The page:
[lawng-turm, long-]
  1. covering a relatively long period of time: a long-term lease.
  2. maturing over or after a relatively long period of time: a long-term loan; a long-term bond.
  3. (of a capital gain or loss) derived from the sale or exchange of an asset held for more than a specified time, as six months or one year.

Origin of long-term

First recorded in 1905–10
Dictionary.com Unabridged Based on the Random House Unabridged Dictionary, © Random House, Inc. 2018

Examples from the Web for longterm

Historical Examples of longterm

  • Its use is and will be a strong consideration in longterm planning—another good reason, in fact, for flexibility.

    The Nation's River

    United States Department of the Interior

British Dictionary definitions for longterm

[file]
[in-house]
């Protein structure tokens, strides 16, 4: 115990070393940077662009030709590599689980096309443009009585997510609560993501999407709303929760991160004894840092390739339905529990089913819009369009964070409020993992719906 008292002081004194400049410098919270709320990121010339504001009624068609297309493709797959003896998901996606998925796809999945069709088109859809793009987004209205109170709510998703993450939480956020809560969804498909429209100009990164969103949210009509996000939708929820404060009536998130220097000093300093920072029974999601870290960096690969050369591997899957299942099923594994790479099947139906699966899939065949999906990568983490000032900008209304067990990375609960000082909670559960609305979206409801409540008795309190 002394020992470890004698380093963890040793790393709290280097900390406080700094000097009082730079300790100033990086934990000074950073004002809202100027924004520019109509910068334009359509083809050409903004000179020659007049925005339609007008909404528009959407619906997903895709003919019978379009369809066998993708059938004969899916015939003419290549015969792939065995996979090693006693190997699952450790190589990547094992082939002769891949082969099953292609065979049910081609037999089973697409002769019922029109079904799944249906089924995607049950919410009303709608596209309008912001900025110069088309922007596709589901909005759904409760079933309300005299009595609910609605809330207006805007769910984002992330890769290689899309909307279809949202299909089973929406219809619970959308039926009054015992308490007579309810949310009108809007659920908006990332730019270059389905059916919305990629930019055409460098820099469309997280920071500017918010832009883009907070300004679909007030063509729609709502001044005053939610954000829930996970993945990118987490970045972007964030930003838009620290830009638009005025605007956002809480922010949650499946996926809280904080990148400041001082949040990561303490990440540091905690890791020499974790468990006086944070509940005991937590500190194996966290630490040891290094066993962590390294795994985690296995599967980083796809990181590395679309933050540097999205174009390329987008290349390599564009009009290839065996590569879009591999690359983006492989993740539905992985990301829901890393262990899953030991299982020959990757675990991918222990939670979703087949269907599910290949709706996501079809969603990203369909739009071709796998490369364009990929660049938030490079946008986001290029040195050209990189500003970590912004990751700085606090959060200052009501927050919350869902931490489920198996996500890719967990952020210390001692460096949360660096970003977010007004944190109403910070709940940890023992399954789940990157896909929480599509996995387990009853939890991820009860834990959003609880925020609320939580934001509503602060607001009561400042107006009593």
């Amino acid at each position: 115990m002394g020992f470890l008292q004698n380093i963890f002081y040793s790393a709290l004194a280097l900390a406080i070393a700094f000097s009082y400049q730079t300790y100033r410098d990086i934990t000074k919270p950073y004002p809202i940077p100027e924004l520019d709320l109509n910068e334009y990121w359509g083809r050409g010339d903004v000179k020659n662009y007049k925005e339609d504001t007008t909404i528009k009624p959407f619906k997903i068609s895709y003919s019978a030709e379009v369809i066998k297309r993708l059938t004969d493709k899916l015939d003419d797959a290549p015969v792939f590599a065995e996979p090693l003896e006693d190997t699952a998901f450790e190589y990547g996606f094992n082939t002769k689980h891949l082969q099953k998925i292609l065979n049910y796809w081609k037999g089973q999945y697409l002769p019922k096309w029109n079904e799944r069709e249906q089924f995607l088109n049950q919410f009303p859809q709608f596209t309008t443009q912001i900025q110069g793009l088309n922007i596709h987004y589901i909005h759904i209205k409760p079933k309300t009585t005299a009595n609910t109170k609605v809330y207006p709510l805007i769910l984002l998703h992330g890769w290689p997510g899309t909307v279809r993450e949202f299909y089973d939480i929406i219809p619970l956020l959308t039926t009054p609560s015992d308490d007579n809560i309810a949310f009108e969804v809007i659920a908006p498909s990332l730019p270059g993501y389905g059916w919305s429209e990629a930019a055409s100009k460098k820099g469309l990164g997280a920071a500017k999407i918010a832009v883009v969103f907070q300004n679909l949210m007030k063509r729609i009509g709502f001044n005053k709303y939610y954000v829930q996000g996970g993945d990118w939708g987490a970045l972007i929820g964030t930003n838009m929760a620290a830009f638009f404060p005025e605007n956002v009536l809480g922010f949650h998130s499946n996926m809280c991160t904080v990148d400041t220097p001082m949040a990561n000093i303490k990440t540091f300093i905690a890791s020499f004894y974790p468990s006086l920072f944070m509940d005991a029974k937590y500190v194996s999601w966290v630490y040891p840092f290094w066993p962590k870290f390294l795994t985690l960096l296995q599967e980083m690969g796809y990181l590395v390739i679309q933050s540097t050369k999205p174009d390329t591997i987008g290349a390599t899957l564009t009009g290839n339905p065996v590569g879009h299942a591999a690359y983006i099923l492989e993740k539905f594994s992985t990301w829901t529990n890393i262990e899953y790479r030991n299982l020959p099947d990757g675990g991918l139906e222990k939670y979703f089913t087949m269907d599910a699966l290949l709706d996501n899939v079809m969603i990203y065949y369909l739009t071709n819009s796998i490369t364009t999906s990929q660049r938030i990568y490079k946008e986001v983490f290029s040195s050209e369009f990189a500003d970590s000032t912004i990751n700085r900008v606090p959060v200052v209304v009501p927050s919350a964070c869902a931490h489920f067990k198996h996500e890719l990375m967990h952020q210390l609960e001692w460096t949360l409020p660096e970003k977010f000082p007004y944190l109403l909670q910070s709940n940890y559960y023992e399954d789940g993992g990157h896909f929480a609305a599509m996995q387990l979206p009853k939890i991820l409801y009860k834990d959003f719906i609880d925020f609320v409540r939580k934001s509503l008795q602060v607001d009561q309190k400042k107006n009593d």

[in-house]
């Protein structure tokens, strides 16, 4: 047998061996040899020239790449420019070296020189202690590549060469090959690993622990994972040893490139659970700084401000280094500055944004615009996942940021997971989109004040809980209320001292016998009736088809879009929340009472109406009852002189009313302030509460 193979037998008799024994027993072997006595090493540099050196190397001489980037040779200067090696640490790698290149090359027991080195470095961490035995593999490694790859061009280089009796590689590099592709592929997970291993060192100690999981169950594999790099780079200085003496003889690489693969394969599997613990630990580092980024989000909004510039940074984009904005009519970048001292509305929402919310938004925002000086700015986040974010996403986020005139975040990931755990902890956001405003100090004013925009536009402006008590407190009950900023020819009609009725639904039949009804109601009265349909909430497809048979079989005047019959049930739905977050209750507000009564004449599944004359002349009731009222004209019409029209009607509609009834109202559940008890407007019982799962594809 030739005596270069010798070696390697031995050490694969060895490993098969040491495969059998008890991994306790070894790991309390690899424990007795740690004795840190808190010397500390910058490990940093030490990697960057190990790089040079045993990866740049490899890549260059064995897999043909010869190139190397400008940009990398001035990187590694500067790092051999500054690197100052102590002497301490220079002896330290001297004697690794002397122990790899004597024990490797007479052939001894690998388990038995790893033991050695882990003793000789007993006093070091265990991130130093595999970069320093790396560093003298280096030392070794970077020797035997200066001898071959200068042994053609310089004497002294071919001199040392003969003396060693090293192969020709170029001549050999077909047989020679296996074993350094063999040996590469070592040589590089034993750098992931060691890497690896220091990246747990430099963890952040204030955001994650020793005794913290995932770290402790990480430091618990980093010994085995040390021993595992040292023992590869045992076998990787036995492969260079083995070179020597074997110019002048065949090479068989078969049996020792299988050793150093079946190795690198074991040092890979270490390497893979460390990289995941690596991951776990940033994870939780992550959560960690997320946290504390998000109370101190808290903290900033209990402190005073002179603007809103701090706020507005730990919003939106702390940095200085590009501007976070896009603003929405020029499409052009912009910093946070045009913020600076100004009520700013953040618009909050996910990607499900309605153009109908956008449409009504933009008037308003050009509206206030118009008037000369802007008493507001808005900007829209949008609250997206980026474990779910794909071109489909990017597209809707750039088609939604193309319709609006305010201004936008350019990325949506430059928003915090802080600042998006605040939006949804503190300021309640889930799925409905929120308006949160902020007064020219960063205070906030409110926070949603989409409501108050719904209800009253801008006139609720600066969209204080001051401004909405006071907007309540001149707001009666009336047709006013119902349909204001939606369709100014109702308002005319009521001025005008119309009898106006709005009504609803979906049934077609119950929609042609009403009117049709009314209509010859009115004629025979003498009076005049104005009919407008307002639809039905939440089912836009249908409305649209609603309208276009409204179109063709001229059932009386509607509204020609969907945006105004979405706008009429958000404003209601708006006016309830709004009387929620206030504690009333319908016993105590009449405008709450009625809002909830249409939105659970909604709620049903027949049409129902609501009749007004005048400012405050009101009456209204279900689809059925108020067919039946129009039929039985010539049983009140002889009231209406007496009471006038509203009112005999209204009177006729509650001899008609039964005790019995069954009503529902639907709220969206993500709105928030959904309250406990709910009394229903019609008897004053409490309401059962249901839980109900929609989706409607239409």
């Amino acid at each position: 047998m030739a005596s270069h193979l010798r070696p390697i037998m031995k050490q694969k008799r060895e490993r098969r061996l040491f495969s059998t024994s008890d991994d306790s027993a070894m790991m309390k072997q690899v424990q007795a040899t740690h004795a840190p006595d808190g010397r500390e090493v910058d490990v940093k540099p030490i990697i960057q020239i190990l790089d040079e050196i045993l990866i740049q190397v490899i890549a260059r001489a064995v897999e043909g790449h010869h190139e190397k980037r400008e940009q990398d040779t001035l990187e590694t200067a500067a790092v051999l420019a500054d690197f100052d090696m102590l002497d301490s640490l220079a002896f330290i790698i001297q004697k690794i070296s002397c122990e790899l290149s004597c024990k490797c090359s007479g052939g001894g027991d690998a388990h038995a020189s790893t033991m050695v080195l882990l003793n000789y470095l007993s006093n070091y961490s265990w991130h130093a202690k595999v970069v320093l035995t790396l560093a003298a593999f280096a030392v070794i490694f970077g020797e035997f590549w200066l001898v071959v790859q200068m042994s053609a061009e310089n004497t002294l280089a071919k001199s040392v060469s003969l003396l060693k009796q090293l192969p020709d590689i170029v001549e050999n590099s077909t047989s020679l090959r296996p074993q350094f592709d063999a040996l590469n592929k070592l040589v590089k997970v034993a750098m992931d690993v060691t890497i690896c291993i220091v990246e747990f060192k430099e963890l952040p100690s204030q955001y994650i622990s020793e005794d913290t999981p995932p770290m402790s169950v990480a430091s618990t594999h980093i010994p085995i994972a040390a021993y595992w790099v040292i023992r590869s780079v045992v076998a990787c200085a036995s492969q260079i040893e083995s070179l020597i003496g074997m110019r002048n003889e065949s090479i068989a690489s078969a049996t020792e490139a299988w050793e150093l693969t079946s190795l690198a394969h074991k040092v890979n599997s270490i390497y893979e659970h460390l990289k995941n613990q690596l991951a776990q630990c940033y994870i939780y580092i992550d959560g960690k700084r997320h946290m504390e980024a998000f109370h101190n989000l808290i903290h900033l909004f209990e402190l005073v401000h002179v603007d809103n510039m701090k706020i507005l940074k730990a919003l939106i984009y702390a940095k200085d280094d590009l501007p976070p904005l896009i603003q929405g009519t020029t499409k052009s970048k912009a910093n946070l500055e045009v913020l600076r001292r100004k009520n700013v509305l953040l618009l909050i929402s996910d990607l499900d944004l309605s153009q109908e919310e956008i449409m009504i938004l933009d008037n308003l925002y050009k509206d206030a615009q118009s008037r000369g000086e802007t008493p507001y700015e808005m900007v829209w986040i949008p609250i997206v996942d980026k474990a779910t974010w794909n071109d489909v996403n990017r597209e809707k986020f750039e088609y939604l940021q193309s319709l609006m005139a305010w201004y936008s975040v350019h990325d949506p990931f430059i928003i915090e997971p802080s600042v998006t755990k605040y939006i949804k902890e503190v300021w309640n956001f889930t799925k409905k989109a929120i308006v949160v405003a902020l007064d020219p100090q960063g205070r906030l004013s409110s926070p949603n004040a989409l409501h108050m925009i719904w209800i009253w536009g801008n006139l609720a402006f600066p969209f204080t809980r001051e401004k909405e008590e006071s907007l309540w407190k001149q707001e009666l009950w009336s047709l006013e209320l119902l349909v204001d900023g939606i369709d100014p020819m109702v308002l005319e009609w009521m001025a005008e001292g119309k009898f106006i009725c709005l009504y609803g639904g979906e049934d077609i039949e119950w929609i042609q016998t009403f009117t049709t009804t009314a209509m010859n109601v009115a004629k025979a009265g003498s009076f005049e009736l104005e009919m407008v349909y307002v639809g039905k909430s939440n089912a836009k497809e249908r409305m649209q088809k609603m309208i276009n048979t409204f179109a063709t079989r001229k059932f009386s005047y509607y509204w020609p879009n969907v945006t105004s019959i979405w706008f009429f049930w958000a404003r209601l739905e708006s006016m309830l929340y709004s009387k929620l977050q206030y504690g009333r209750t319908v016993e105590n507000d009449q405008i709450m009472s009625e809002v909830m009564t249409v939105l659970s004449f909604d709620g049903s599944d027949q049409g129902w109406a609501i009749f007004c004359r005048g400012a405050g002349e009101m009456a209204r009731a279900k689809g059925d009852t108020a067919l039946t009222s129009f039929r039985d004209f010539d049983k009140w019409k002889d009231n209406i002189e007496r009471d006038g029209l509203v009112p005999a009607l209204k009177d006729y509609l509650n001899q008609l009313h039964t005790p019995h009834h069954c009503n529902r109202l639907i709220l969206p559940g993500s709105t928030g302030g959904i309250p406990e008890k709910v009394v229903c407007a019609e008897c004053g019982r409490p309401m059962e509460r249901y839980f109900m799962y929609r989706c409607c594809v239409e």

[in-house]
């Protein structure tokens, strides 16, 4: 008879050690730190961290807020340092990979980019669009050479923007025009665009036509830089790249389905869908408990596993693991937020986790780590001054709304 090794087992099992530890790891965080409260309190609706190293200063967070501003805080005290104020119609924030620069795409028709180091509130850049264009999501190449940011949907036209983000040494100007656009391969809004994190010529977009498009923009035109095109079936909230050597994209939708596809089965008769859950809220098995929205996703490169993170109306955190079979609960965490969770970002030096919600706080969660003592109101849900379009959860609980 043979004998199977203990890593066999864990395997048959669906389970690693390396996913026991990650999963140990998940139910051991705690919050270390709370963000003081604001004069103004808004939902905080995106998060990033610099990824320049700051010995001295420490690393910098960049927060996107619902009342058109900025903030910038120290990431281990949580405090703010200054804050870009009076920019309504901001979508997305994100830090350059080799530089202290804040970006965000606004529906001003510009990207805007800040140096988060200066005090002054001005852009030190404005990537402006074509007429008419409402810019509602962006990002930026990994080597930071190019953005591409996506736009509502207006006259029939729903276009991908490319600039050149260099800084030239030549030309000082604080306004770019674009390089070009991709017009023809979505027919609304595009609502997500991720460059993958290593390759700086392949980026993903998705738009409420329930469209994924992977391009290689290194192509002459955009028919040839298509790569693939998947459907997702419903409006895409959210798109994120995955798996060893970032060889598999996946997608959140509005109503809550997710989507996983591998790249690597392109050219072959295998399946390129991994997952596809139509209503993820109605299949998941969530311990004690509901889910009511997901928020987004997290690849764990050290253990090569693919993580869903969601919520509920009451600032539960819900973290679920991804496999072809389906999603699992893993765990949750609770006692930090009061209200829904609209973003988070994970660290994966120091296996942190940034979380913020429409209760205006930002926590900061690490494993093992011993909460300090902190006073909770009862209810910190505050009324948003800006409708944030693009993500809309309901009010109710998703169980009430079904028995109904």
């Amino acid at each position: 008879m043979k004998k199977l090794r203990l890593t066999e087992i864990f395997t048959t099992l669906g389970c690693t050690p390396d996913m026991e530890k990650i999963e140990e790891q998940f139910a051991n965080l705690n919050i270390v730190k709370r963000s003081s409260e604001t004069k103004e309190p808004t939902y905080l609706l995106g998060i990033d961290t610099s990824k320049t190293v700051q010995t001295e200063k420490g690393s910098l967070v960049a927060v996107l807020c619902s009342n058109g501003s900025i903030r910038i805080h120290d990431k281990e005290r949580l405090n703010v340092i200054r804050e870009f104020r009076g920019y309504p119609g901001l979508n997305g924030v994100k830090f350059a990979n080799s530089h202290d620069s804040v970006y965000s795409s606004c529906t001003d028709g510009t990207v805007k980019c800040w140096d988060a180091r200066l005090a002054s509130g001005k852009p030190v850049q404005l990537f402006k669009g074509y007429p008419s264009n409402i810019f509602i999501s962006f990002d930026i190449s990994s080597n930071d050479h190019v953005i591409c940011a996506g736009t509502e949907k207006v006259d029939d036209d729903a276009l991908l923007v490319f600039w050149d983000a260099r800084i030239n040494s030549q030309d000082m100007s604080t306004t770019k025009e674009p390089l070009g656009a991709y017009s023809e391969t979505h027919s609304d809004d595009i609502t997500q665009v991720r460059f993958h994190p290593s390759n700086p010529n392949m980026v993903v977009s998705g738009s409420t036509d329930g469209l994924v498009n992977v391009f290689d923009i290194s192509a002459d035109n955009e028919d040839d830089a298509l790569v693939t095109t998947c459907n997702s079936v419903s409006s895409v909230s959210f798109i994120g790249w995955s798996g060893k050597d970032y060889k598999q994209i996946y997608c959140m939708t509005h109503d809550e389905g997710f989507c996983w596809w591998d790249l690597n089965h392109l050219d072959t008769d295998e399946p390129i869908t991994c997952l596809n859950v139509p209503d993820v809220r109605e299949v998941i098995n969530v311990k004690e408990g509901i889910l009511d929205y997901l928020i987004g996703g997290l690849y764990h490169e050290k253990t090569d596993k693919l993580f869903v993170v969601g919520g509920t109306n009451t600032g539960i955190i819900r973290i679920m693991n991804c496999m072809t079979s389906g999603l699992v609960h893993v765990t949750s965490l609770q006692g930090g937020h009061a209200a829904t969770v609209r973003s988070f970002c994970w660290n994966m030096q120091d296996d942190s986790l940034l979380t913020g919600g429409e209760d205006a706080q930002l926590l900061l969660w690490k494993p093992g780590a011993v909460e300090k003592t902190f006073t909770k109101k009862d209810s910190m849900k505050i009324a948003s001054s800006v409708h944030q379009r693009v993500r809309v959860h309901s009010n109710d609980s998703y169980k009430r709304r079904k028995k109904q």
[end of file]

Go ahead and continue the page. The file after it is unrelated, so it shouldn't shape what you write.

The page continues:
1. lasting, staying, or extending over a long timelong-term prospects
  2. finance maturing after a long period of timea long-term bond
Collins English Dictionary - Complete & Unabridged 2012 Digital Edition © William Collins Sons & Co. Ltd. 1979, 1986 © HarperCollins Publishers 1998, 2000, 2003, 2005, 2006, 2007, 2009, 2012

Word Origin and History for longterm



also longterm, long term, 1876, originally in insurance, from long (adj.) + term (n.).

Online Etymology Dictionary, © 2010 Douglas Harper